Sierra Nevada Resort, Beloved by the Rat Pack, Gets a New Look
The hotel has been a Mammoth mainstay for over five decades, but a recent renovation hopes to entice people for more than history
Opened in 1967 by legendary real estate developer and former Los Angeles Lakers owner Jerry Buss, Sierra Nevada Resort has been a beloved fixture on Old Mammoth Road and a go-to for travelers spending time in the mountain town, overnighting en route to Yosemite National Park or beyond in the Sierra Nevada. A favorite getaway among Hollywood stars, the original resort hosted big names back in the day, too, like the Rat Pack and Jerry Lewis, among others.
After a top-to-toe makeover, Sierra Nevada Resort recently reopened with a brand-new look that skews decidedly less rustic, becoming a more modern mountain retreat.
“The resort is a historic property that has been a pillar of the Mammoth community since it opened,” Brent Truax, the hotel’s managing director, tells InsideHook. “Throughout the renovation, the goal was to thoughtfully reimagine the property for a new generation of travelers while keeping its early Hollywood legacy, vintage charm and iconic features intact.”
Historic Property With Hollywood Credentials
San Francisco-based studio EDG Design led the multi-year project and preserved notable architectural details from the original layout, including the grand lobby fireplace that reaches through exposed cedar beams to a lofty vaulted ceiling. A baby grand piano once owned by Clark Gable, which sat in the lobby for years and was featured in the 1944 movie To Have and Have Not, is still there, along with the original hand-carved wooden bar.
The hotel was always a social hub, now even more so thanks to its refreshed Lobby Wine Bar helmed by Chip Ermish, an advanced sommelier and Wine Spectator Restaurant Award winner who has been with the resort for decades. The best time to catch Ermish with questions about the wine list (it has a nice mix of international and California labels), or to try a “Friday Night Flight” of Champagne and a locally inspired charcuterie board, are Thursday through Saturday evenings, when he tends bar. It’s easy to picture yourself here posting up for a fireside chat in one of the well-loved but welcoming leather chairs or perching on a rawhide stool, beverage in hand before dinner. A gallery wall nearby pays homage to several of the aforementioned Hollywood guests, with black-and-white photographs of John Wayne, Dean Martin and Frank Sinatra.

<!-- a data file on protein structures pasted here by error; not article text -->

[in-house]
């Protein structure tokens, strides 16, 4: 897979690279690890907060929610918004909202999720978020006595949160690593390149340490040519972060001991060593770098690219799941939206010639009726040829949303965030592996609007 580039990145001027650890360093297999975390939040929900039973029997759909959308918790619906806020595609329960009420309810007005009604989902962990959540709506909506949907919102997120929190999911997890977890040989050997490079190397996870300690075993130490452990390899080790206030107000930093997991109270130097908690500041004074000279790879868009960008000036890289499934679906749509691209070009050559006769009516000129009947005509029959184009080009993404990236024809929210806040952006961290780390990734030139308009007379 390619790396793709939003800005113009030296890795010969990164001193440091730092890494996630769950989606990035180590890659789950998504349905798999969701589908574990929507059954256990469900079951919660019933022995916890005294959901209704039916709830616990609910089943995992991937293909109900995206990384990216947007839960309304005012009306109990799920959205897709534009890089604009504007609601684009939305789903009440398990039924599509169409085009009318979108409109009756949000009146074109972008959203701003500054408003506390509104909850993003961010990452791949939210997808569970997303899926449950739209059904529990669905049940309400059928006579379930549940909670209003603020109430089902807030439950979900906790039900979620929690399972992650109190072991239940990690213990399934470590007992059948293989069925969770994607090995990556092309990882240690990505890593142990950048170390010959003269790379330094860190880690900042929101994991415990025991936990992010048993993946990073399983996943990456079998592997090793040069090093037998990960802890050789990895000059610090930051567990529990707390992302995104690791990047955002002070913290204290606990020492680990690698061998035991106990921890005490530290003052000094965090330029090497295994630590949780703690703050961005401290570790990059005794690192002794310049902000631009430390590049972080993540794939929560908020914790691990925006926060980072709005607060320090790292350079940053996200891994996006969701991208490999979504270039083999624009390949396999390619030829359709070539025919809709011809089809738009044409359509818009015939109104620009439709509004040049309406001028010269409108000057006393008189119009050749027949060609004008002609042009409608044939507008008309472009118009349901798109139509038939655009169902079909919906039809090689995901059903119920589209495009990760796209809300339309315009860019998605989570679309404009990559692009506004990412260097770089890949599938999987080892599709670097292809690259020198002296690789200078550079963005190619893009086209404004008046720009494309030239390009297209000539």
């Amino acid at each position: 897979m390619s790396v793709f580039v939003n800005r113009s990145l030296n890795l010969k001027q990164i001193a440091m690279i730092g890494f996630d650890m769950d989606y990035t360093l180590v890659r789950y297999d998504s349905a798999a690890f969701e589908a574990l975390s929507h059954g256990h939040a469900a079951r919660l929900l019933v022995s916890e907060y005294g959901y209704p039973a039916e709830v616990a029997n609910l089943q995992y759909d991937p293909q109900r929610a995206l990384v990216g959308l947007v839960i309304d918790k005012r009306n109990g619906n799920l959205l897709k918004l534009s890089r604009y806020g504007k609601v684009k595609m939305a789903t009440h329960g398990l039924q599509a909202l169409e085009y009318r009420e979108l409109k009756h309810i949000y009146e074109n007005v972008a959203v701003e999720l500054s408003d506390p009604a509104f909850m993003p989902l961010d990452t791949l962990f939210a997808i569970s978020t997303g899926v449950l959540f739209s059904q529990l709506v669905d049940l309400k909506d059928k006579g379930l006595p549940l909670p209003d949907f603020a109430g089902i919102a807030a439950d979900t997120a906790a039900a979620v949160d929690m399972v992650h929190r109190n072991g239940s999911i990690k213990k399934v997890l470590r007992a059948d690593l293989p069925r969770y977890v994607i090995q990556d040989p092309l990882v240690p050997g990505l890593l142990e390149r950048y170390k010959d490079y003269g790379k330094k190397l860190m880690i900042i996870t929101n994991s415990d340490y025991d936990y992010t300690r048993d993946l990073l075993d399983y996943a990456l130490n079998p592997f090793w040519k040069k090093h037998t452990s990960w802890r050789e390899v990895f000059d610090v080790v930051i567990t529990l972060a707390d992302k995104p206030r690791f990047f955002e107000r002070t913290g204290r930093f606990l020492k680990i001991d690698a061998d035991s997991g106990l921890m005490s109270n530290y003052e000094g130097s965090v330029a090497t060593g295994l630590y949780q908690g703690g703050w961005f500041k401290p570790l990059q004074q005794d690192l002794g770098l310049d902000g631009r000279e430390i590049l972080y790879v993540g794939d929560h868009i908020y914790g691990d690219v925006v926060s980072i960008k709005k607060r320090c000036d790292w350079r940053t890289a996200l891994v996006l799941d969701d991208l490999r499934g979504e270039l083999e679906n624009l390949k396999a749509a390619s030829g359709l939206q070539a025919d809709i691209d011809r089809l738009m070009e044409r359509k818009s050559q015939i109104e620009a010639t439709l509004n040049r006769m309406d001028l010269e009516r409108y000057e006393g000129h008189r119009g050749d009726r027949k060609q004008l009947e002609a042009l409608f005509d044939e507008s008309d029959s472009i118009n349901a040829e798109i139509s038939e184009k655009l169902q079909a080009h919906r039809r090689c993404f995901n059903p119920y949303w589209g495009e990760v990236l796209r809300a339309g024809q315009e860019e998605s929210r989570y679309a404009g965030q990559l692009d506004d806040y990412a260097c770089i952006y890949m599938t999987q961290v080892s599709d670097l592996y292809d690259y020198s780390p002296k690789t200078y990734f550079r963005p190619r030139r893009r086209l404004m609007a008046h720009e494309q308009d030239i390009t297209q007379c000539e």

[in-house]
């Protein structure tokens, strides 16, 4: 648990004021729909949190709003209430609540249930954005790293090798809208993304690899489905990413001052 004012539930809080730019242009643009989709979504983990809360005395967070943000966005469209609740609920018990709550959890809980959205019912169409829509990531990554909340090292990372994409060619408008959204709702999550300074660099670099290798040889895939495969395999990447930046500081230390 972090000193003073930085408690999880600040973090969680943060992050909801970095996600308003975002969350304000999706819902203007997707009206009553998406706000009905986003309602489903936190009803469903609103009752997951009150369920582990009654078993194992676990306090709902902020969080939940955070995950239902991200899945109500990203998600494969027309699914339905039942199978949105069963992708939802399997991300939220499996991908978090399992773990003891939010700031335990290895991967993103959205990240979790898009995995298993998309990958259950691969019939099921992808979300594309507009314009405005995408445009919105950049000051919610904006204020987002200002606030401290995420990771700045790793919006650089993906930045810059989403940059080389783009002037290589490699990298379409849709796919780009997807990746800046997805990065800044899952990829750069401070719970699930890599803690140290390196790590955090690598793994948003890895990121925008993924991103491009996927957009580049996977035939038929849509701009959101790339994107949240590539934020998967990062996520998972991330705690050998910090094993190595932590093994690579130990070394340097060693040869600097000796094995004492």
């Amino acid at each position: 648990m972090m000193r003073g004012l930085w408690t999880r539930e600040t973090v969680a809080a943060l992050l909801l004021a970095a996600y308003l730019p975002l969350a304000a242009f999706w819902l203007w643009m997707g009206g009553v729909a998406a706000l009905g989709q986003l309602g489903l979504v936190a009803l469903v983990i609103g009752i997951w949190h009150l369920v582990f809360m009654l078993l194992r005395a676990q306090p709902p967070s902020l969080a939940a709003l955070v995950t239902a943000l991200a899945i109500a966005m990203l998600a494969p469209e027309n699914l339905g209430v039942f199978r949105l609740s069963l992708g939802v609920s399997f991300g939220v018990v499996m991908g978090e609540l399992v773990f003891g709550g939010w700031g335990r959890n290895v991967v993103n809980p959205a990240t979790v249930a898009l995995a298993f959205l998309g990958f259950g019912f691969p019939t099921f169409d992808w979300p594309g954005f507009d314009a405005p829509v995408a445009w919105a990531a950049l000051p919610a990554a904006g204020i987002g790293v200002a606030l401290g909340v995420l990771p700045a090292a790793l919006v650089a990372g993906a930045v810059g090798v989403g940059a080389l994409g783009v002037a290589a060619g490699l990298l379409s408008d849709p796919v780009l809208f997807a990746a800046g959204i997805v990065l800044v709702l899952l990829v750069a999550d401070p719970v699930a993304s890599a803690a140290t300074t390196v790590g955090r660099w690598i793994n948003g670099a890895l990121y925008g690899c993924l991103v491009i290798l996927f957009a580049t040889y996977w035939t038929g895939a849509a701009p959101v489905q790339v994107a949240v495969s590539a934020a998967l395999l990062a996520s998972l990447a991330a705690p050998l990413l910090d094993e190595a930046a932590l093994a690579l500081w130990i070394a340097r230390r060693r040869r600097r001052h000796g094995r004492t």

A Year-Round Base Camp for Travelers
The new “Americana-inspired” look continues through public spaces to the deluxe rooms, fireplace suites and bi-level chalets. Decor is rugged and unfussy — a blend of modern alpine furniture, Western patterns in neutral tones, illustrated maps and artwork by local photographer and prominent outdoorsman Josh Wray. Gear-laden travelers will appreciate the in-room ski and snowboard racks, which were custom-made using forest fire timber salvaged from Yosemite. Several room options also feature heated floors and toilet seats and come stocked with complimentary firewood for tending fireplaces, all welcome touches during winter.
With kitchens, dining rooms and multi-bedroom configurations, the chalets are ideal for families and small groups. Some are dog-friendly, but you’ll want to book early for those. Most accommodations are available now, but a handful of chalets and 10 freestanding cabins won’t be finished until later in the year. Summer will be a sweet time to come back, though, when the infinity-edge pool and recreation area open, along with an outdoor food garden with local trucks serving everything from savory crêpes to vegan dishes. For now, you can soak in the heated spa tub or gather around one of the firepits to stargaze among the pine trees after a day on the slopes.
Although the hotel is within walking distance of downtown Mammoth, popping next door to the swanky new Bar Sierra (formerly Rafters Restaurant) is appealing for two reasons: proximity to your room and its dedication to California produce. There are 16 local craft beers on tap and a menu of comfort classics like baked mac and cheese and cornbread with honey butter, although Truax shares that the signature house-smoked BBQ ribs have been an early menu favorite.
Fans of the original Sierra Nevada Resort & Spa vintage-style sign might be sad to learn that it’s being replaced, although there is a silver lining for everyone who has a soft spot in their hearts for those carved wooden bears: They’re all being refurbished and rehomed across the property.
“This place has been a fixture here for over five decades and everyone loves the resort’s story so it’s been an honor to see it reimagined,” says Truax. “We couldn’t have been prouder to debut in time for ski season and start welcoming a new generation of adventure seekers to Mammoth.”
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